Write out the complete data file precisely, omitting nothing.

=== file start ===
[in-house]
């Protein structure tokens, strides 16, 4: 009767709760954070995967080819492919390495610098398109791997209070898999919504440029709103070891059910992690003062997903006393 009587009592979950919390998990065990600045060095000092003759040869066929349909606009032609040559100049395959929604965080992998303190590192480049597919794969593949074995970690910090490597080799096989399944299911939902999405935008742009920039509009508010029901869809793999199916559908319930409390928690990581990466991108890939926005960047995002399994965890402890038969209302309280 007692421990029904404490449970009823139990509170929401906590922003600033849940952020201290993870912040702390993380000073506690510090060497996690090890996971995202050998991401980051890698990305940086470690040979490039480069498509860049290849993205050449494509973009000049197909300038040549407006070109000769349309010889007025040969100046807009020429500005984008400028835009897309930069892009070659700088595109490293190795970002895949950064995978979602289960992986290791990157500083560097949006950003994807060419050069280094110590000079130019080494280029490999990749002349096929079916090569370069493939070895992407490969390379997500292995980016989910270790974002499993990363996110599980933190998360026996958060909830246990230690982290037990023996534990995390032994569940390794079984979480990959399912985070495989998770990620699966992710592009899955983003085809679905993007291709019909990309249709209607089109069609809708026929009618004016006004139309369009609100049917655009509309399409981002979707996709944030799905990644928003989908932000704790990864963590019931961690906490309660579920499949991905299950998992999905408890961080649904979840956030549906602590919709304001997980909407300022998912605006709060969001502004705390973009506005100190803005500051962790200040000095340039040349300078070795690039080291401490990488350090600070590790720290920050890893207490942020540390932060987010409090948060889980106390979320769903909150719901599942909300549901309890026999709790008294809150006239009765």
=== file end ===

[in-house]
């Protein structure tokens, strides 16, 4: 009767709760954070995967080819492919390495610098398109791997209070898999919504440029709103070891059910992690003062997903006393 009587009592979950919390998990065990600045060095000092003759040869066929349909606009032609040559100049395959929604965080992998303190590192480049597919794969593949074995970690910090490597080799096989399944299911939902999405935008742009920039509009508010029901869809793999199916559908319930409390928690990581990466991108890939926005960047995002399994965890402890038969209302309280 007692421990029904404490449970009823139990509170929401906590922003600033849940952020201290993870912040702390993380000073506690510090060497996690090890996971995202050998991401980051890698990305940086470690040979490039480069498509860049290849993205050449494509973009000049197909300038040549407006070109000769349309010889007025040969100046807009020429500005984008400028835009897309930069892009070659700088595109490293190795970002895949950064995978979602289960992986290791990157500083560097949006950003994807060419050069280094110590000079130019080494280029490999990749002349096929079916090569370069493939070895992407490969390379997500292995980016989910270790974002499993990363996110599980933190998360026996958060909830246990230690982290037990023996534990995390032994569940390794079984979480990959399912985070495989998770990620699966992710592009899955983003085809679905993007291709019909990309249709209607089109069609809708026929009618004016006004139309369009609100049917655009509309399409981002979707996709944030799905990644928003989908932000704790990864963590019931961690906490309660579920499949991905299950998992999905408890961080649904979840956030549906602590919709304001997980909407300022998912605006709060969001502004705390973009506005100190803005500051962790200040000095340039040349300078070795690039080291401490990488350090600070590790720290920050890893207490942020540390932060987010409090948060889980106390979320769903909150719901599942909300549901309890026999709790008294809150006239009765």